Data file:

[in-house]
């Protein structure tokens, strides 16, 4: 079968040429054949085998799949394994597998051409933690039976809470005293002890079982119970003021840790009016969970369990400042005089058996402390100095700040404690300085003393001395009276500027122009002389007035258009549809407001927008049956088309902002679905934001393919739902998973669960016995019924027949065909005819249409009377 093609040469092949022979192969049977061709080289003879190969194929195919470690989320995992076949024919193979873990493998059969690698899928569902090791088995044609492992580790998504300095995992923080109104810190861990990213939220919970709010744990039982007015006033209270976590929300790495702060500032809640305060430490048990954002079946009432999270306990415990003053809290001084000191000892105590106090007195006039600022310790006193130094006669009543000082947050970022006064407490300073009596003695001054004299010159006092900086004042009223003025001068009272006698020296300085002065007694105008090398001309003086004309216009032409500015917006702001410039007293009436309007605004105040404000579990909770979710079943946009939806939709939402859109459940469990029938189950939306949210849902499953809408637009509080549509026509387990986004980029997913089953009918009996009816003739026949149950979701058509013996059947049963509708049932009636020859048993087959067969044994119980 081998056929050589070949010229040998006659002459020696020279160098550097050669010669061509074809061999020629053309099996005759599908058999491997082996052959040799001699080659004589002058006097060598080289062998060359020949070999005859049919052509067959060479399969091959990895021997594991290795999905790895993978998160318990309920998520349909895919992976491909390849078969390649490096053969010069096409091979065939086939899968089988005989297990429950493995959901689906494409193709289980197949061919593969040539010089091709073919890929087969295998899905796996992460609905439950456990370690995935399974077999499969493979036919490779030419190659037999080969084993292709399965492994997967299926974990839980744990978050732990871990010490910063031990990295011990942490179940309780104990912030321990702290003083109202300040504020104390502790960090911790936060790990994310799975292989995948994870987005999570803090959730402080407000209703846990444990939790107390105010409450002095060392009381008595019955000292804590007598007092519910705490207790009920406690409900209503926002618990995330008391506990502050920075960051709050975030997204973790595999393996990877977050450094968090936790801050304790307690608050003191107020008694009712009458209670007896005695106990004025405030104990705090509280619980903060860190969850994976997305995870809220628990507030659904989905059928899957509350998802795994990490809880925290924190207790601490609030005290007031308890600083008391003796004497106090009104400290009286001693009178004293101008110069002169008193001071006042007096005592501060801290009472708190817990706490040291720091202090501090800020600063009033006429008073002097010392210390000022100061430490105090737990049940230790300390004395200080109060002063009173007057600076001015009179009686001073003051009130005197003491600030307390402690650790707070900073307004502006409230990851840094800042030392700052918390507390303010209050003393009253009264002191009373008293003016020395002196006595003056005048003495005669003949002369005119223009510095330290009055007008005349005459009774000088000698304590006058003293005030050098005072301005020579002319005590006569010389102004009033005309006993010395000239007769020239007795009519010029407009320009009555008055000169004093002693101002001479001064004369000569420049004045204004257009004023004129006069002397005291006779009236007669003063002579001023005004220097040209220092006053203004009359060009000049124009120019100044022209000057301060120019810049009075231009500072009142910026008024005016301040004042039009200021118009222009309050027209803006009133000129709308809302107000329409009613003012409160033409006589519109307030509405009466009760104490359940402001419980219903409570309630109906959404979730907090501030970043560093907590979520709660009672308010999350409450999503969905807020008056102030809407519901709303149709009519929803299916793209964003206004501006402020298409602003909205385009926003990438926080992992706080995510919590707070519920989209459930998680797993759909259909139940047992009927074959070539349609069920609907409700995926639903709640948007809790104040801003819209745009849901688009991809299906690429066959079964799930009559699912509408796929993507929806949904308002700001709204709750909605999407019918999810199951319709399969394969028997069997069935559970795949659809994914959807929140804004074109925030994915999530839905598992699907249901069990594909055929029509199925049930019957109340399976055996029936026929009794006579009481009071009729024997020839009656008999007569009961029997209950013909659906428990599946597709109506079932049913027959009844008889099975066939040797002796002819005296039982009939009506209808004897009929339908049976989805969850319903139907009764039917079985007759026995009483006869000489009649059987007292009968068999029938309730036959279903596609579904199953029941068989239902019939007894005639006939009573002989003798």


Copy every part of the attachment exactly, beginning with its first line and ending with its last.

[in-house]
């Protein structure tokens, strides 16, 4: 079968040429054949085998799949394994597998051409933690039976809470005293002890079982119970003021840790009016969970369990400042005089058996402390100095700040404690300085003393001395009276500027122009002389007035258009549809407001927008049956088309902002679905934001393919739902998973669960016995019924027949065909005819249409009377 093609040469092949022979192969049977061709080289003879190969194929195919470690989320995992076949024919193979873990493998059969690698899928569902090791088995044609492992580790998504300095995992923080109104810190861990990213939220919970709010744990039982007015006033209270976590929300790495702060500032809640305060430490048990954002079946009432999270306990415990003053809290001084000191000892105590106090007195006039600022310790006193130094006669009543000082947050970022006064407490300073009596003695001054004299010159006092900086004042009223003025001068009272006698020296300085002065007694105008090398001309003086004309216009032409500015917006702001410039007293009436309007605004105040404000579990909770979710079943946009939806939709939402859109459940469990029938189950939306949210849902499953809408637009509080549509026509387990986004980029997913089953009918009996009816003739026949149950979701058509013996059947049963509708049932009636020859048993087959067969044994119980 081998056929050589070949010229040998006659002459020696020279160098550097050669010669061509074809061999020629053309099996005759599908058999491997082996052959040799001699080659004589002058006097060598080289062998060359020949070999005859049919052509067959060479399969091959990895021997594991290795999905790895993978998160318990309920998520349909895919992976491909390849078969390649490096053969010069096409091979065939086939899968089988005989297990429950493995959901689906494409193709289980197949061919593969040539010089091709073919890929087969295998899905796996992460609905439950456990370690995935399974077999499969493979036919490779030419190659037999080969084993292709399965492994997967299926974990839980744990978050732990871990010490910063031990990295011990942490179940309780104990912030321990702290003083109202300040504020104390502790960090911790936060790990994310799975292989995948994870987005999570803090959730402080407000209703846990444990939790107390105010409450002095060392009381008595019955000292804590007598007092519910705490207790009920406690409900209503926002618990995330008391506990502050920075960051709050975030997204973790595999393996990877977050450094968090936790801050304790307690608050003191107020008694009712009458209670007896005695106990004025405030104990705090509280619980903060860190969850994976997305995870809220628990507030659904989905059928899957509350998802795994990490809880925290924190207790601490609030005290007031308890600083008391003796004497106090009104400290009286001693009178004293101008110069002169008193001071006042007096005592501060801290009472708190817990706490040291720091202090501090800020600063009033006429008073002097010392210390000022100061430490105090737990049940230790300390004395200080109060002063009173007057600076001015009179009686001073003051009130005197003491600030307390402690650790707070900073307004502006409230990851840094800042030392700052918390507390303010209050003393009253009264002191009373008293003016020395002196006595003056005048003495005669003949002369005119223009510095330290009055007008005349005459009774000088000698304590006058003293005030050098005072301005020579002319005590006569010389102004009033005309006993010395000239007769020239007795009519010029407009320009009555008055000169004093002693101002001479001064004369000569420049004045204004257009004023004129006069002397005291006779009236007669003063002579001023005004220097040209220092006053203004009359060009000049124009120019100044022209000057301060120019810049009075231009500072009142910026008024005016301040004042039009200021118009222009309050027209803006009133000129709308809302107000329409009613003012409160033409006589519109307030509405009466009760104490359940402001419980219903409570309630109906959404979730907090501030970043560093907590979520709660009672308010999350409450999503969905807020008056102030809407519901709303149709009519929803299916793209964003206004501006402020298409602003909205385009926003990438926080992992706080995510919590707070519920989209459930998680797993759909259909139940047992009927074959070539349609069920609907409700995926639903709640948007809790104040801003819209745009849901688009991809299906690429066959079964799930009559699912509408796929993507929806949904308002700001709204709750909605999407019918999810199951319709399969394969028997069997069935559970795949659809994914959807929140804004074109925030994915999530839905598992699907249901069990594909055929029509199925049930019957109340399976055996029936026929009794006579009481009071009729024997020839009656008999007569009961029997209950013909659906428990599946597709109506079932049913027959009844008889099975066939040797002796002819005296039982009939009506209808004897009929339908049976989805969850319903139907009764039917079985007759026995009483006869000489009649059987007292009968068999029938309730036959279903596609579904199953029941068989239902019939007894005639006939009573002989003798």